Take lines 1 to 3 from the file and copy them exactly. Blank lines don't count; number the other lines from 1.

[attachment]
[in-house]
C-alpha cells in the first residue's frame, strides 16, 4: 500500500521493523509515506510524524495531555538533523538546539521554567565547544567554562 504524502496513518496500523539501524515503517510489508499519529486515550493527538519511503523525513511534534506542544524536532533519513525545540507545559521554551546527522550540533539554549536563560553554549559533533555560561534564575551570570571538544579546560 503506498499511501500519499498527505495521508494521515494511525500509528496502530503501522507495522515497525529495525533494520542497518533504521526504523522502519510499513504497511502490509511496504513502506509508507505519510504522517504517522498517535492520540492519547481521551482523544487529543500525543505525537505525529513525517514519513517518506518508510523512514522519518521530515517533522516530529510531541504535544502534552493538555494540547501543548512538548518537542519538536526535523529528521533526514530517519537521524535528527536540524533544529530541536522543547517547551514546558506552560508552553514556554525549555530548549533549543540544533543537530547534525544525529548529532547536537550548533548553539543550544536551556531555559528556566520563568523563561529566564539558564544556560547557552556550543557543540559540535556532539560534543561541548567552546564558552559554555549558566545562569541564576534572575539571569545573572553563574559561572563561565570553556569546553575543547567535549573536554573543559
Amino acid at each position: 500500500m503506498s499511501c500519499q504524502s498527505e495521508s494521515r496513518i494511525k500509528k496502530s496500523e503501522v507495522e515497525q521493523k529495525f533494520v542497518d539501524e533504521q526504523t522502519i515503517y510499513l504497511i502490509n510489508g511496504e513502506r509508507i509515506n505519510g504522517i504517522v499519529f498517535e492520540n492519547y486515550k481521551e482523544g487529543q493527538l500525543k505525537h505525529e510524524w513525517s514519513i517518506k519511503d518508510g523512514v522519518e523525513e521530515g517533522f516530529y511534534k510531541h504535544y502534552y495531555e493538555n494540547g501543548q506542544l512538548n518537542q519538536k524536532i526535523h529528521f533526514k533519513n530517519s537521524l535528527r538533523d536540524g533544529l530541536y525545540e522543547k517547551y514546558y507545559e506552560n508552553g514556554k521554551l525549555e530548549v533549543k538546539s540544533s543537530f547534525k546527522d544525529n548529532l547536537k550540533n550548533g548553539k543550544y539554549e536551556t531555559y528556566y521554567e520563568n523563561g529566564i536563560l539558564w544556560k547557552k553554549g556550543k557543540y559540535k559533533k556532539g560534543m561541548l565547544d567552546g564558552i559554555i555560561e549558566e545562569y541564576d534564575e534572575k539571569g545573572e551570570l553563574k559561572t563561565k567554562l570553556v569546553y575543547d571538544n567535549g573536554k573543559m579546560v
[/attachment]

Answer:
[in-house]
C-alpha cells in the first residue's frame, strides 16, 4: 500500500521493523509515506510524524495531555538533523538546539521554567565547544567554562 504524502496513518496500523539501524515503517510489508499519529486515550493527538519511503523525513511534534506542544524536532533519513525545540507545559521554551546527522550540533539554549536563560553554549559533533555560561534564575551570570571538544579546560 503506498499511501500519499498527505495521508494521515494511525500509528496502530503501522507495522515497525529495525533494520542497518533504521526504523522502519510499513504497511502490509511496504513502506509508507505519510504522517504517522498517535492520540492519547481521551482523544487529543500525543505525537505525529513525517514519513517518506518508510523512514522519518521530515517533522516530529510531541504535544502534552493538555494540547501543548512538548518537542519538536526535523529528521533526514530517519537521524535528527536540524533544529530541536522543547517547551514546558506552560508552553514556554525549555530548549533549543540544533543537530547534525544525529548529532547536537550548533548553539543550544536551556531555559528556566520563568523563561529566564539558564544556560547557552556550543557543540559540535556532539560534543561541548567552546564558552559554555549558566545562569541564576534572575539571569545573572553563574559561572563561565570553556569546553575543547567535549573536554573543559
Amino acid at each position: 500500500m503506498s499511501c500519499q504524502s498527505e495521508s494521515r496513518i494511525k500509528k496502530s496500523e503501522v507495522e515497525q521493523k529495525f533494520v542497518d539501524e533504521q526504523t522502519i515503517y510499513l504497511i502490509n510489508g511496504e513502506r509508507i509515506n505519510g504522517i504517522v499519529f498517535e492520540n492519547y486515550k481521551e482523544g487529543q493527538l500525543k505525537h505525529e510524524w513525517s514519513i517518506k519511503d518508510g523512514v522519518e523525513e521530515g517533522f516530529y511534534k510531541h504535544y502534552y495531555e493538555n494540547g501543548q506542544l512538548n518537542q519538536k524536532i526535523h529528521f533526514k533519513n530517519s537521524l535528527r538533523d536540524g533544529l530541536y525545540e522543547k517547551y514546558y507545559e506552560n508552553g514556554k521554551l525549555e530548549v533549543k538546539s540544533s543537530f547534525k546527522d544525529n548529532l547536537k550540533n550548533g548553539k543550544y539554549e536551556t531555559y528556566y521554567e520563568n523563561g529566564i536563560l539558564w544556560k547557552k553554549g556550543k557543540y559540535k559533533k556532539g560534543m561541548l565547544d567552546g564558552i559554555i555560561e549558566e545562569y541564576d534564575e534572575k539571569g545573572e551570570l553563574k559561572t563561565k567554562l570553556v569546553y575543547d571538544n567535549g573536554k573543559m579546560v